You may be qualified for the job, but that doesn’t mean you’re gonna get it. The company needs to not only know that you are gonna get the necessary work done, but that they can and want to work with you. That’s what the interview is for. You can still prepare for an interview even though you may not know the questions they are gonna ask. Make sure to bring multiple copies of your up-to-date resume, dress appropriately and come with questions for them about the company (you want to make sure you can and want to work with them as well). Here are some things not to do:
1. Don’t bring anything
Sometimes they ask for it, but most of the time they do not. Employers simply expect you to know what to bring to an interview and to be prepared. While every industry is different, the bare minimum to bring to an interview is a copy of your resume, your portfolio, a pen, and a pad of paper.
2. Wear what you want
Jeans and t-shirt? Not a problem! It’s whatever you want to wear, right? Not quite. While you should wear something comfortable, don’t get too comfortable, what you wear tells the interviewer you respect and value them and the company. As a rule of thumb, dress slightly nicer than one would usually dress when working in the position.
3. Nix the research
The interview is all about you, right? There’s no need to know about the company! Not even close, and not cool. While the interview is about you, it’s also about how you fit in the company. Do some research about the company, its products or services, competition, target customers, salary rates, interview process and the company culture (if you can find this information). Before you can convince the interviewer that you are the right person for the company, you have to figure that part out on your own.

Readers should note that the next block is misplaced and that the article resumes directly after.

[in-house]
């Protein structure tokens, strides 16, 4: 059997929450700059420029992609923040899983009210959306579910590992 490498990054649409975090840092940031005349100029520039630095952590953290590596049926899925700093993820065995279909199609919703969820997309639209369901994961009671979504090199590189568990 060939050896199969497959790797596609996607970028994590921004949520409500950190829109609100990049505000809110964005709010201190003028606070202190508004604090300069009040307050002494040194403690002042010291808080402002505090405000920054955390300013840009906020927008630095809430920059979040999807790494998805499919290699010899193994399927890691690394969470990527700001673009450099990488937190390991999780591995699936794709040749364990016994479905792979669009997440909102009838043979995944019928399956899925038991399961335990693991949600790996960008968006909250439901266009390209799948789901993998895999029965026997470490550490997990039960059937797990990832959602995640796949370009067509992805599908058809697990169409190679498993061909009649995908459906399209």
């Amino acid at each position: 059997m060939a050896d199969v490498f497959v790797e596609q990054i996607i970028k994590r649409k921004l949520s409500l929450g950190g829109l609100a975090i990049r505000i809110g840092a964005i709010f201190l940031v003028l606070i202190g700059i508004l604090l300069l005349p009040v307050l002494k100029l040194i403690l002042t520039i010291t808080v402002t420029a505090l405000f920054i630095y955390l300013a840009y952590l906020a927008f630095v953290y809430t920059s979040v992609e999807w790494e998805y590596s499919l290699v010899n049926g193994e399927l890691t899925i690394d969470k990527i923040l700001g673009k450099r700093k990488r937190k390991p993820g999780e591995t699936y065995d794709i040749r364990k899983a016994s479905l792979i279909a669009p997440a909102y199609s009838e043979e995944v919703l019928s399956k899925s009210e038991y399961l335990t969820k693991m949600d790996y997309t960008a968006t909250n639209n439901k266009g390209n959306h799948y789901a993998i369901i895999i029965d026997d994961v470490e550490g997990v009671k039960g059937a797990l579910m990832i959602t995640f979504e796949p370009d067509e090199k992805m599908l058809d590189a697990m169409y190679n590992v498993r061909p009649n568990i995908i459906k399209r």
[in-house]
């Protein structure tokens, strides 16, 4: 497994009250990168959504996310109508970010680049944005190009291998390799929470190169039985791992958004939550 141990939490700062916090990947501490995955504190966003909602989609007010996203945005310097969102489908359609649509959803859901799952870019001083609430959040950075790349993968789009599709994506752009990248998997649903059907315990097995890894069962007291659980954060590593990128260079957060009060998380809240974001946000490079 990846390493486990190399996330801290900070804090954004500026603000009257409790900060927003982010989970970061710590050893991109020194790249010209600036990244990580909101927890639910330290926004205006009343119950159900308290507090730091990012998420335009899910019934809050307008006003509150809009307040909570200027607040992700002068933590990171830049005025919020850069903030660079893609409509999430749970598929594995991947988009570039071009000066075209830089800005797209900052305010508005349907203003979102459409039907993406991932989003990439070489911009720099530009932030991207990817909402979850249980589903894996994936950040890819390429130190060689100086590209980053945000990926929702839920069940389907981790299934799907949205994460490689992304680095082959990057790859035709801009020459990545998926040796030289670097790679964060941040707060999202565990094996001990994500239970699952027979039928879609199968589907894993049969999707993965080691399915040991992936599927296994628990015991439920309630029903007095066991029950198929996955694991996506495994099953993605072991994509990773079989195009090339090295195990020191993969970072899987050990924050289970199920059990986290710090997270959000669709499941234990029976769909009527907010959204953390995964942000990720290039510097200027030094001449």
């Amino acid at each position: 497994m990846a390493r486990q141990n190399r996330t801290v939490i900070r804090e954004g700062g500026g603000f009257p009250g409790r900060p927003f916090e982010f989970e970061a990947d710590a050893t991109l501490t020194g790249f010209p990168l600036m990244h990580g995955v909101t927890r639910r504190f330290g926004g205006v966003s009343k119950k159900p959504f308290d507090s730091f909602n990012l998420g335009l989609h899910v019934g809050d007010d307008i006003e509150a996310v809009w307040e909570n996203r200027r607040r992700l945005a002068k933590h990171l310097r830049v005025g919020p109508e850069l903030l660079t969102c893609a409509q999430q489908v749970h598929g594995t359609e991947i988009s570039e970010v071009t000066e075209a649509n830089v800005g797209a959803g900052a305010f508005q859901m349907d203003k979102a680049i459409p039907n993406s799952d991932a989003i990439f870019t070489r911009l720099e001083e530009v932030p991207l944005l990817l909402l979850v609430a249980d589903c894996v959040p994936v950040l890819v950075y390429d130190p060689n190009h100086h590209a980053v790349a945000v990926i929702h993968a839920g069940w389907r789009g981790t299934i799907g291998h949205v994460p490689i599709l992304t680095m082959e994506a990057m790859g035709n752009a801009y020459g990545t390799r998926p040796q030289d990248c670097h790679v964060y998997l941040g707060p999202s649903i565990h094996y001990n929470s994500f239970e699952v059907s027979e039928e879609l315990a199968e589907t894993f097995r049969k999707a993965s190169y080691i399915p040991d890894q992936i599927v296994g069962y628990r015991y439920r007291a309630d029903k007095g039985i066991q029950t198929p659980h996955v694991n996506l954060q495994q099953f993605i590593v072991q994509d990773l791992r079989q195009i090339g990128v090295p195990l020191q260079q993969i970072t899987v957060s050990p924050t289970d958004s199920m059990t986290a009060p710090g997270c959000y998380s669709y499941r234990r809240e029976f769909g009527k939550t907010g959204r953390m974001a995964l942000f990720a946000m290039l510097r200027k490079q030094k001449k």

4. Arrive fashionably late
You know it takes exactly 23 minutes to get from your house to the company, so why leave any earlier? Follow Murphy’s Law: Anything that can go wrong will go wrong. And, even if you’re on-time, you’re late. Try to arrive at least five to ten minutes before your interview – this tells the employer you are a punctual person and won’t be a tardy employee.
5. Wing it
Just like the toast at your brother’s wedding, this might not be the best time to just wing it. Even the most solid folks fall victim to butterflies, so you want to be as prepared as possible. Practice interviewing in front of the mirror or with a friend. Review the major points of your resume. Practicing really helps.
6. Don’t offer anything extra to the conversation
The interviewer should and will lead the conversation, but that doesn’t mean you have to act like a criminal in an interrogation room. When asked a yes-or-no question, open the answer up with an example, but avoid digressing into unrelated topics. Connecting conversation topics logically with examples that demonstrate your understanding of the position helps the interviewer see the entire package you offer.
7. Ditch the thank you note
Why should you send a thank you note? After all, you were the one that went to meet them! They should send you a thank you note. Unfortunately, this isn’t the case.
Thank them for their time, tie up any loose ends from the interview, and revisit any especially strong points about your qualifications.